This study descriptively measured the universal accessibility of “accessible” fitness and recreational facilities for Ontarians living with mobility disabilities.
by Kelly P. Arbour-Nicitopoulos, Faculty of Department of Kinesiology, Centre for Health Promotion and Rehabilitation, McMaster University, Kathleen A. Martin Ginis, Faculty, Department of Kinesiology, Centre for Health Promotion and Rehabilitation, McMaster University
This study descriptively measured the universal accessibility of “accessible” fitness and recreational facilities for Ontarians living with mobility disabilities. The physical and social environments of 44 fitness and recreational facilities that identified as “accessible” were assessed using a modified version of the AIMFREE. None of the 44 facilities were completely accessible. Mean accessibility ratings ranged between 31 and 63 out of a possible 100. Overall, recreational facilities had higher accessibility scores than fitness centers, with significant differences found on professional support and training, entrance areas, and parking lot. A modest correlation was found between the availability of fitness programming and the overall accessibility of fitness-center specific facility areas. Overall, the physical and social environments of the 44 fitness and recreational facilities assessed were limited in their accessibility for persons with mobility disabilities. Future efforts should be directed at establishing and meeting universal accessibility guidelines for Canadian physical activity facilities.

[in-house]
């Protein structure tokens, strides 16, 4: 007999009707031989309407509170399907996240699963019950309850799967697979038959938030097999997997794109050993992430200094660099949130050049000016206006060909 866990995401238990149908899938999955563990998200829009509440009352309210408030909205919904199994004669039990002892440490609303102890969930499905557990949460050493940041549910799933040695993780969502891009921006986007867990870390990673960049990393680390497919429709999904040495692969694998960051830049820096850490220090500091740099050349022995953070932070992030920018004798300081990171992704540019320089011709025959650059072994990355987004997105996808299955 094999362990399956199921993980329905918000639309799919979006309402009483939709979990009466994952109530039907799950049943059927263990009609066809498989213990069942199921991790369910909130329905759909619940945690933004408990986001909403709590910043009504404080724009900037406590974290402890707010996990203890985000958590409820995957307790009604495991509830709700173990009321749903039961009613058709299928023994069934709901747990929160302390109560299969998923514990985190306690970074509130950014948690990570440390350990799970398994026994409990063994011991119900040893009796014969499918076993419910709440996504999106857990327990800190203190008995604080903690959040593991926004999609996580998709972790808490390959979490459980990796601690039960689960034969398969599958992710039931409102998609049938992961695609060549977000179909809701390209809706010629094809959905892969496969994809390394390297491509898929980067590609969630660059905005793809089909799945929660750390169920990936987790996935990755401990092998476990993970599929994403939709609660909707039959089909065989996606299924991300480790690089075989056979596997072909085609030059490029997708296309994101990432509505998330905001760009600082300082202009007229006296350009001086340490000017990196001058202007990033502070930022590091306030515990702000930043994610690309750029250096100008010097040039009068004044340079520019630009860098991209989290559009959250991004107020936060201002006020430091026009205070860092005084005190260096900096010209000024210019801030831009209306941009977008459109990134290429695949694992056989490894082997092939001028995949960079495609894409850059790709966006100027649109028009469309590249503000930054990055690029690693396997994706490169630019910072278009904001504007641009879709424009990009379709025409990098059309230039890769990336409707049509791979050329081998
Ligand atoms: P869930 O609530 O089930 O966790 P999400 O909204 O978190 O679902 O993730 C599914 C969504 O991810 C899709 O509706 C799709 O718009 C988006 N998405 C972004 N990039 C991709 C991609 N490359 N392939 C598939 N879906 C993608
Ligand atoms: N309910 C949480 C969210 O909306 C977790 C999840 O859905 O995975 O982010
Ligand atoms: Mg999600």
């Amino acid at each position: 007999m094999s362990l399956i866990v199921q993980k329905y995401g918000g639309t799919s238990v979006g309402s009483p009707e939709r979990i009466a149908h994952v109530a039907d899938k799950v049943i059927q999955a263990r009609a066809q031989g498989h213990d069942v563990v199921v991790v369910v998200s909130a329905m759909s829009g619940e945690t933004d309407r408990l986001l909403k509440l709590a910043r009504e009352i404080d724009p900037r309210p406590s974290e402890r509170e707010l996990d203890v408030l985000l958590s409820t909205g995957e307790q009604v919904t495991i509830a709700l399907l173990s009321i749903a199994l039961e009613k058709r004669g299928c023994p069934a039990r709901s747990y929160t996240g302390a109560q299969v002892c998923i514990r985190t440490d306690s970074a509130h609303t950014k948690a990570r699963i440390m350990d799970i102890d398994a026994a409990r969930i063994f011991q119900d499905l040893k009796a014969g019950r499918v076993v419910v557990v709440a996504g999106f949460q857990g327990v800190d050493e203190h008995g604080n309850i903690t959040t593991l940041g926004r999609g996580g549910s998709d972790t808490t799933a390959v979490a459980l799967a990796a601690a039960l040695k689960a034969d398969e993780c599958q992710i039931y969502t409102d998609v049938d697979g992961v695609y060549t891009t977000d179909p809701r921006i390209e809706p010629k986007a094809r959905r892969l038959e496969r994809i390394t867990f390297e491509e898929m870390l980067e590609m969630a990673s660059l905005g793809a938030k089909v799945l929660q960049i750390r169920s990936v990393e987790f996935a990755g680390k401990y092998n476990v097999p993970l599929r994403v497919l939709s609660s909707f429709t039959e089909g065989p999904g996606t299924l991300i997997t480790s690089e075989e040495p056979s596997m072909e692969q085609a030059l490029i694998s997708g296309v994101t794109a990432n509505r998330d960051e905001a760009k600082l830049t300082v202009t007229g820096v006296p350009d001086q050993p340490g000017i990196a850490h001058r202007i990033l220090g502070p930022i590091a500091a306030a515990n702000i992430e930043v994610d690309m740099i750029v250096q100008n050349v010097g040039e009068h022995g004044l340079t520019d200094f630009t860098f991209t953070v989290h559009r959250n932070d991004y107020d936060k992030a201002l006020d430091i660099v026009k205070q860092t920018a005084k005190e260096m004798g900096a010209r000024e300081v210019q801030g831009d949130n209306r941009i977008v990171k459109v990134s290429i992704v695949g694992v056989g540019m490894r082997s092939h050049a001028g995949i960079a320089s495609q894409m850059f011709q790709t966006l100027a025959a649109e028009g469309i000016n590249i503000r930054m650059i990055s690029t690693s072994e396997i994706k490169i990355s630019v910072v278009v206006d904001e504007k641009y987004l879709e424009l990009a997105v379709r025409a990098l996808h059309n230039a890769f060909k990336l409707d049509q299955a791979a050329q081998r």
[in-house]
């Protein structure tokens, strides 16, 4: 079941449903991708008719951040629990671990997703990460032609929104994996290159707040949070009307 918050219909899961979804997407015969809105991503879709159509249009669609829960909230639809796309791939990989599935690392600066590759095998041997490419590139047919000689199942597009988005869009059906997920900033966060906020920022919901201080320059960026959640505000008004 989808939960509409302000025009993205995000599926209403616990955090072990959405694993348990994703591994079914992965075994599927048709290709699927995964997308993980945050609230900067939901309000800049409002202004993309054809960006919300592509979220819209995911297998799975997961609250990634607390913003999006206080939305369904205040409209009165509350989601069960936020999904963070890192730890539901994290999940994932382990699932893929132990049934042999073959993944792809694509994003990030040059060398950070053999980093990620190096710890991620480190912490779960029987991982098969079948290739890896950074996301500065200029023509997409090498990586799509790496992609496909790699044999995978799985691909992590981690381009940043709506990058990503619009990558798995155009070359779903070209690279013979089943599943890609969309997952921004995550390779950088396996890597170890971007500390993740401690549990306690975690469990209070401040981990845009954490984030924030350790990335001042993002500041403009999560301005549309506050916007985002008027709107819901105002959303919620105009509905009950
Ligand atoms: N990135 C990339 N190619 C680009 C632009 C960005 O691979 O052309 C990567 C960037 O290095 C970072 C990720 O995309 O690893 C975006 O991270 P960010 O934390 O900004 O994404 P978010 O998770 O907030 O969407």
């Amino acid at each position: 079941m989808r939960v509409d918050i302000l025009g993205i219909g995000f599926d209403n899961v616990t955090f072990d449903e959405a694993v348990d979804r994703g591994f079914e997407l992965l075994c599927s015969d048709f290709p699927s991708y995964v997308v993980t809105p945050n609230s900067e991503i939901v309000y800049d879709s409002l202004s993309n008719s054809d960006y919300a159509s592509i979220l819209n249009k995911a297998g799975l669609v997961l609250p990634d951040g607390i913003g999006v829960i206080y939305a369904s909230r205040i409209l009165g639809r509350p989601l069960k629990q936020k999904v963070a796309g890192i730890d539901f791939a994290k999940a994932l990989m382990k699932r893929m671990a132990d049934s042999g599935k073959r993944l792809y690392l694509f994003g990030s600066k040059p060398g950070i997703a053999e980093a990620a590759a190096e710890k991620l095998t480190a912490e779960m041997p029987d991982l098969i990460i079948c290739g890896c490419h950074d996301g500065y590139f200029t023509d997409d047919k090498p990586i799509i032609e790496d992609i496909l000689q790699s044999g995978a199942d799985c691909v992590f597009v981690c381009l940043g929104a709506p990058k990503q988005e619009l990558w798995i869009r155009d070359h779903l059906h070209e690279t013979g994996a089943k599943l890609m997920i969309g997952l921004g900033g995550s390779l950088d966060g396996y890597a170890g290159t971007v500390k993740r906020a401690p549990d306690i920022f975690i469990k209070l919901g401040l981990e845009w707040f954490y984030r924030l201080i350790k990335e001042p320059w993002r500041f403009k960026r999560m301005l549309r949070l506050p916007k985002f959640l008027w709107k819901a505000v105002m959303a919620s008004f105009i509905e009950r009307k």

Published January 01, 2011
While notable advancements have been made, much is needed to break down the barriers and embrace greater inclusivity. Parks, programs, and leaders across the service need more education, guidance, support, and resources to create more welcoming experiences for a broad spectrum of audiences.
As a result of frequent inquiries regarding best practices from practitioners, NCA initiated this research study in order to ascertain which practices in the field of parks and recreation accessibility management exceed the minimum standards set forth by the ADA and other disability-related legislation.
The purpose of the study was to identify the perceptions of people with disabilities relative to program and physical accessibility in the National Park Service.
The Architectural and Transportation Barriers Compliance Board (Access Board), are issuing a final rule that amends the Architectural Barriers Act Accessibility Guidelines by adding scoping and technical requirements for camping facilities, picnic facilities, viewing areas, trails, and beach access routes constructed or altered by or on behalf of federal agencies. The final rule ensures that these facilities are readily accessible to and usable by individuals with disabilities.